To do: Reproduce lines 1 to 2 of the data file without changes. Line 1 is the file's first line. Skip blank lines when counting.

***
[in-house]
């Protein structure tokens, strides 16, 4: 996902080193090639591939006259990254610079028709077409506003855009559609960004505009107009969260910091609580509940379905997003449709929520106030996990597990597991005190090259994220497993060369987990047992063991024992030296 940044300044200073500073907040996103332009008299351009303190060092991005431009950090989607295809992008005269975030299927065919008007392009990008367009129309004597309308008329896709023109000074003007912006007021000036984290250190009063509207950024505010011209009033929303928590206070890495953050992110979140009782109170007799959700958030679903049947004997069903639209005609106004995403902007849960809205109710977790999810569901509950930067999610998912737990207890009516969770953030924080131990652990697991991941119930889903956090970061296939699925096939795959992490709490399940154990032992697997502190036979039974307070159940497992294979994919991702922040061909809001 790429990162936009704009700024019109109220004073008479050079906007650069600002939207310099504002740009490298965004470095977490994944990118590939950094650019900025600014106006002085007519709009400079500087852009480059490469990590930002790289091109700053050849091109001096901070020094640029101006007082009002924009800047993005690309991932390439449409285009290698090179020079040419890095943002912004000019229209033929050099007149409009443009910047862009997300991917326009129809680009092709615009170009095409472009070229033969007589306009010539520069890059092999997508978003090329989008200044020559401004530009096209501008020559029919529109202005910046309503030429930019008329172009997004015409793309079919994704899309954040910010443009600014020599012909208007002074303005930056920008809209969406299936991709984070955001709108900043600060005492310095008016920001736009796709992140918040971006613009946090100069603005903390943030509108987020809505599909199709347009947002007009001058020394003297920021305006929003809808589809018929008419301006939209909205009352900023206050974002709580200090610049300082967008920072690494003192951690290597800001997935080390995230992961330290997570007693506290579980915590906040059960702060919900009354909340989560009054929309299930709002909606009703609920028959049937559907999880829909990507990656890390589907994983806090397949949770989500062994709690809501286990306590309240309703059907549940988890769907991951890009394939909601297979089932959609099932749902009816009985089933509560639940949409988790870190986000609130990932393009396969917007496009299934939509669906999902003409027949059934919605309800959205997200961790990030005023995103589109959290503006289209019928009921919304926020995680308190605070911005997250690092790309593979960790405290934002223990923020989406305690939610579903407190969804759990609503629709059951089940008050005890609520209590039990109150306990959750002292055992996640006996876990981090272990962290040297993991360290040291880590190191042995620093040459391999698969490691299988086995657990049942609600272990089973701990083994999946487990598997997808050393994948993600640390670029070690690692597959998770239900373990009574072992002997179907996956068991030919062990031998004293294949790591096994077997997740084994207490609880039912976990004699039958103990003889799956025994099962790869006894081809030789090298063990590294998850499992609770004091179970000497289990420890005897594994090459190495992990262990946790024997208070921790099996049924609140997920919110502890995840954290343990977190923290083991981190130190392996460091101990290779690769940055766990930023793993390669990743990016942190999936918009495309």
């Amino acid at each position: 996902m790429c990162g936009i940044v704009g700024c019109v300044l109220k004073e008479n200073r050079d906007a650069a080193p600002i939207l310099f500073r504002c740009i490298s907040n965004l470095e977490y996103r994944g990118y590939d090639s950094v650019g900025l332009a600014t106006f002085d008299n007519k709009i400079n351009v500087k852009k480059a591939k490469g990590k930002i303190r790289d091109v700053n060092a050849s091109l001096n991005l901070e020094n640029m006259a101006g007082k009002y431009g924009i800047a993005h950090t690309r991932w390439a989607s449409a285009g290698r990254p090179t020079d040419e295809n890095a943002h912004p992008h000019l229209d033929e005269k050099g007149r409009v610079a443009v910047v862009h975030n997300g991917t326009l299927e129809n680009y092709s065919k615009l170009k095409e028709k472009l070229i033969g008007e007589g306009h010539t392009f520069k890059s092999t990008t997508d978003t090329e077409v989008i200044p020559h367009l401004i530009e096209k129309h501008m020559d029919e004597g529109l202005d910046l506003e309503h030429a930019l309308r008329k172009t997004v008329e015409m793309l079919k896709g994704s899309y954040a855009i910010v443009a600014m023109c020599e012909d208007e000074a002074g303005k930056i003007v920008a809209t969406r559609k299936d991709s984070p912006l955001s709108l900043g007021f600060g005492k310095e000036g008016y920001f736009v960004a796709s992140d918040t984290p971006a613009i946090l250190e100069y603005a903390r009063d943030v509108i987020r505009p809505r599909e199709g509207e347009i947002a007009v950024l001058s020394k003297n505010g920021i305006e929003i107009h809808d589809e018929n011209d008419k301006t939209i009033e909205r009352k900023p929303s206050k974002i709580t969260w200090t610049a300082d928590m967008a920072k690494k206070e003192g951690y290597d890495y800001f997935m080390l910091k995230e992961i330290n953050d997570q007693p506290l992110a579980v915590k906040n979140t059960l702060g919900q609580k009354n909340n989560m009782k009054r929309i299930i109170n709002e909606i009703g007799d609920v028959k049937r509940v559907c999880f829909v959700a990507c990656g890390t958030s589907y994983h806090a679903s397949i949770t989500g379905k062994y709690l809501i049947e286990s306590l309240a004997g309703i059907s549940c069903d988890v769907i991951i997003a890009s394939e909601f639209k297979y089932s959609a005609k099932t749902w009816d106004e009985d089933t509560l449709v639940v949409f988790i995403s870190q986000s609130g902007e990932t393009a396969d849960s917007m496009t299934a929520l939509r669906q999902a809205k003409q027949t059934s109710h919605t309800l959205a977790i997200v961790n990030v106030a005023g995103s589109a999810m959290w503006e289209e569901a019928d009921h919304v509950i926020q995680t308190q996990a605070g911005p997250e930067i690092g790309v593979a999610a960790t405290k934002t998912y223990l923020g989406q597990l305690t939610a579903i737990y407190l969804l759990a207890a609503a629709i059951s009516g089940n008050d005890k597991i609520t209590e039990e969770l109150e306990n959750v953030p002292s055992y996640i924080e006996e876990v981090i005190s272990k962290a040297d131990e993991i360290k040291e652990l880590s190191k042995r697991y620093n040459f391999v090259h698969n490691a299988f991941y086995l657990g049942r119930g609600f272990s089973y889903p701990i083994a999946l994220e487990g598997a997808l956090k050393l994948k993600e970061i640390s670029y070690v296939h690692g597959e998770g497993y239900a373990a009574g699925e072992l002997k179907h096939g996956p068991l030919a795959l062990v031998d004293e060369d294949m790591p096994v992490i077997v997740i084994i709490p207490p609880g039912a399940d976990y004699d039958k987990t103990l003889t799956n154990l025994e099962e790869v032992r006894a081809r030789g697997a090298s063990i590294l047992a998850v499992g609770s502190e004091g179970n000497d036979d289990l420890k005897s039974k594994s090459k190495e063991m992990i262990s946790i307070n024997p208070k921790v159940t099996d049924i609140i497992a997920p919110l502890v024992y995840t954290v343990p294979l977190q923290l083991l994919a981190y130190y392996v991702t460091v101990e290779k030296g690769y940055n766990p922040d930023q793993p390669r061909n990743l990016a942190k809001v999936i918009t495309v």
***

[in-house]
């Protein structure tokens, strides 16, 4: 996902080193090639591939006259990254610079028709077409506003855009559609960004505009107009969260910091609580509940379905997003449709929520106030996990597990597991005190090259994220497993060369987990047992063991024992030296 940044300044200073500073907040996103332009008299351009303190060092991005431009950090989607295809992008005269975030299927065919008007392009990008367009129309004597309308008329896709023109000074003007912006007021000036984290250190009063509207950024505010011209009033929303928590206070890495953050992110979140009782109170007799959700958030679903049947004997069903639209005609106004995403902007849960809205109710977790999810569901509950930067999610998912737990207890009516969770953030924080131990652990697991991941119930889903956090970061296939699925096939795959992490709490399940154990032992697997502190036979039974307070159940497992294979994919991702922040061909809001 790429990162936009704009700024019109109220004073008479050079906007650069600002939207310099504002740009490298965004470095977490994944990118590939950094650019900025600014106006002085007519709009400079500087852009480059490469990590930002790289091109700053050849091109001096901070020094640029101006007082009002924009800047993005690309991932390439449409285009290698090179020079040419890095943002912004000019229209033929050099007149409009443009910047862009997300991917326009129809680009092709615009170009095409472009070229033969007589306009010539520069890059092999997508978003090329989008200044020559401004530009096209501008020559029919529109202005910046309503030429930019008329172009997004015409793309079919994704899309954040910010443009600014020599012909208007002074303005930056920008809209969406299936991709984070955001709108900043600060005492310095008016920001736009796709992140918040971006613009946090100069603005903390943030509108987020809505599909199709347009947002007009001058020394003297920021305006929003809808589809018929008419301006939209909205009352900023206050974002709580200090610049300082967008920072690494003192951690290597800001997935080390995230992961330290997570007693506290579980915590906040059960702060919900009354909340989560009054929309299930709002909606009703609920028959049937559907999880829909990507990656890390589907994983806090397949949770989500062994709690809501286990306590309240309703059907549940988890769907991951890009394939909601297979089932959609099932749902009816009985089933509560639940949409988790870190986000609130990932393009396969917007496009299934939509669906999902003409027949059934919605309800959205997200961790990030005023995103589109959290503006289209019928009921919304926020995680308190605070911005997250690092790309593979960790405290934002223990923020989406305690939610579903407190969804759990609503629709059951089940008050005890609520209590039990109150306990959750002292055992996640006996876990981090272990962290040297993991360290040291880590190191042995620093040459391999698969490691299988086995657990049942609600272990089973701990083994999946487990598997997808050393994948993600640390670029070690690692597959998770239900373990009574072992002997179907996956068991030919062990031998004293294949790591096994077997997740084994207490609880039912976990004699039958103990003889799956025994099962790869006894081809030789090298063990590294998850499992609770004091179970000497289990420890005897594994090459190495992990262990946790024997208070921790099996049924609140997920919110502890995840954290343990977190923290083991981190130190392996460091101990290779690769940055766990930023793993390669990743990016942190999936918009495309």